January 6, 2015
Arts festival to focus on social media and young people
Irish Times, 06-Jan-2014
First Fortnight’s aim is to create a better understanding of young people’s mental health issues.
Leading the fight against, depression
Irish Independent Health & Living, 05-Jan-2015
Majella O’Donnell wants to establish the mental health equivalent of an Accident & Emergency Award.
Building a social network for men, one shed at a time
Irish Examiner, 05-Jan-2015
An academic researcher who contributed to the growth of the Men’s Shed movement is Australia – where it all began – is highly impressed by the growth of the organisation in Ireland.
Hiope for treatment-resistant depression
According to consultant psychiatrist, Dr Declan Lyons, and psychiatry registrar, Dr Clare Shields, both of St Patrick's Hospital in Dublin, depression is the fourth highest cause of disability worldwide and is an ‘extremely common presentation' to GPs.
First Fortnight mental health arts festival underway
Hot Press, 05-Jan-2015
For the full lowdown on events, see firstfortnight.ie.
WATCH: Trailer for Patrick’s Day
Hot Press, 05-Jan-2015
The mental health film is in cinemas on February 6th.
Let’s get physical – it will get you mentally fit this year too
TheJournal.ie is bringing you tried and tested ways to help you keep your mental health in fine fettle.
Festival highlights ‘ordinary’ nature of mental health issues
Irish Times, 01-Jan-2015
Mental health issues are a “normal experience rather than something extraordinary”, cognitive psychotherapist J P Swaine says – as he takes a break from the last minute preparations for this year’s First Fortnight festival.
Is going gluten free the cool new eating disorder?
Bodywhy’s talks to Stellar Magazine about a potential worrying trend in eating disorders.
Why you need a mindfulness minute in your life
The practice “helps us become more aware of our thoughts and feelings so that instead of being overwhelmed by them, we’re better able to manage them”.
Mental health is key concern at work
IBOA Spectrum, 31-Dec-2014
According to the Equality Authority, the greatest barrier that employees with experience of mental health difficulties encounter is the attitudes that others have towards mental health difficulties.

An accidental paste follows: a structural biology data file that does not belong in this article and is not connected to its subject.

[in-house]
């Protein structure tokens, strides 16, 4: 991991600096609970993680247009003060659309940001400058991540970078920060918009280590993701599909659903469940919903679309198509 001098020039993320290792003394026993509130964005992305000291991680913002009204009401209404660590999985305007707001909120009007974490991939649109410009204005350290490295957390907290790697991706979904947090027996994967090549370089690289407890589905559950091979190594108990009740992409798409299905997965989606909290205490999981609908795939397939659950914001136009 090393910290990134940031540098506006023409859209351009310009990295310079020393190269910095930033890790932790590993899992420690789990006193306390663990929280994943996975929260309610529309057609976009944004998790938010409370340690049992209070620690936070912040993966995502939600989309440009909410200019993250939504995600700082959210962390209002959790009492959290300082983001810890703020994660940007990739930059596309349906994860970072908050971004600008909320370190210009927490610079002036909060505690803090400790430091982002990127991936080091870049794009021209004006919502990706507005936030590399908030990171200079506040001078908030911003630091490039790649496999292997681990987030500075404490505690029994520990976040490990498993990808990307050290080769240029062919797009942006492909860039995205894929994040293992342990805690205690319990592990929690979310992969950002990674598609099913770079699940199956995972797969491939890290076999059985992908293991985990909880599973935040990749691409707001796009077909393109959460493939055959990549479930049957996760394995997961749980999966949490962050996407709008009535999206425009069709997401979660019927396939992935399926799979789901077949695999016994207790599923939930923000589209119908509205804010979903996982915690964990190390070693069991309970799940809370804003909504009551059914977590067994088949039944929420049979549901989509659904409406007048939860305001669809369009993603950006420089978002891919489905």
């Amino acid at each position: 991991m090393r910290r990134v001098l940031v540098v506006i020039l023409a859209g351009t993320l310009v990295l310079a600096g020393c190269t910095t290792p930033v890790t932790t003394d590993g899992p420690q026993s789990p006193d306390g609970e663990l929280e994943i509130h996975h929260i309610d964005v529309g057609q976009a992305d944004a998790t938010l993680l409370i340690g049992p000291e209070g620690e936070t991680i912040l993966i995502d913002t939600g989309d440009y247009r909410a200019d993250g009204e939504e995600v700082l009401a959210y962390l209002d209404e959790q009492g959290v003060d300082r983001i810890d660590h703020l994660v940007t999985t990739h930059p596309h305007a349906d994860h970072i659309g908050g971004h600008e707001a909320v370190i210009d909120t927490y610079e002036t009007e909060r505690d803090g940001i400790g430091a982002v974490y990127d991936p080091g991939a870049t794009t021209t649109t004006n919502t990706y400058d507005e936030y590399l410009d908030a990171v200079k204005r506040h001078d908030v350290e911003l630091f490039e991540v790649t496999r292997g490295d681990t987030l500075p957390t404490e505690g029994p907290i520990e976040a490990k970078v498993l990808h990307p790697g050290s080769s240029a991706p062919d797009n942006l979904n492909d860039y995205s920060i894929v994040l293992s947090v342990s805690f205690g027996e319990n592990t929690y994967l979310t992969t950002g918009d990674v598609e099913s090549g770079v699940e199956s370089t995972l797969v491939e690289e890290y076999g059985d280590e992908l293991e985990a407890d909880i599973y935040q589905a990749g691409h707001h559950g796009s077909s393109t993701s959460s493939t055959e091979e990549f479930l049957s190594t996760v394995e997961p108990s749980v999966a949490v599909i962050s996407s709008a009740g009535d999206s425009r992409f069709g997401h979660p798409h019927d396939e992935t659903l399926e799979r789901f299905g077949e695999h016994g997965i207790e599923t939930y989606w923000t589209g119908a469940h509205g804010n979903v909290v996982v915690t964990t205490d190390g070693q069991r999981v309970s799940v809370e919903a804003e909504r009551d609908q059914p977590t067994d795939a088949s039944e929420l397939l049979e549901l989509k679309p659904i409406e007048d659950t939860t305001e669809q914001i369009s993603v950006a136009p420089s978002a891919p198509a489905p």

How to reach out to someone who is feeling down: a guide
Robert Carley, who helped create the online wellnessworkshop.ie from Suicide or Survive, speaks from personal experience about the value of reaching out to someone who is feeling despondent.
There’s a growing pro self-harm movement and it’s worrying mental health experts
Mental health experts have become increasingly concerned about the level of self-harm in Ireland – particularly amongst teens, as promotion of the practice becomes more prevalent on social media websites.
Heartbroken mother says murder-suicide ‘brushed under carpet’
Irish Independent, 31-12-2014
A woman whose husband killed their two children and then died by suicide has said: “There needs to be major studies undertaken and greater supports and funding for the mental health system."
Living with the waking nightmare of depression
Irish Times, 06-Jan-2015
“Language is a powerful tool, and how we talk about a particular subject frames and reinforces what we think about it. Mental health is no exception.”
Opinion: My New Year’s resolution? To no longer be ashamed
Natalie Marr: “This year, I have decided to try to no longer be ashamed of suffering from mental health problems.”
Anachronistic insanity label must be removed
Irish Examiner, 31-Dec-2014
Dr Darius Whelan is a UCC law lecturer and president of the Irish Mental Health Lawyers’ Association. Here, he discusses the legal procedures regarding mental health.
Antidote in the arts to stigma of mental illness
Irish Times, 30-Dec-2014
J P Swaine is co-founder of First Fortnight, a two-week mental health arts festival aimed at challenging mental health stigma. He says: “We want to raise people’s awareness of how silent they are when the issue of mental health is brought up.”
s is an article by someone with bipolar disorder…by someone just like you.”
Lorcan Black is a twenty-eight year old writer from Kildare. Here, he discusses his own mental illness and urges that “there are normal people everywhere suffering, every day”.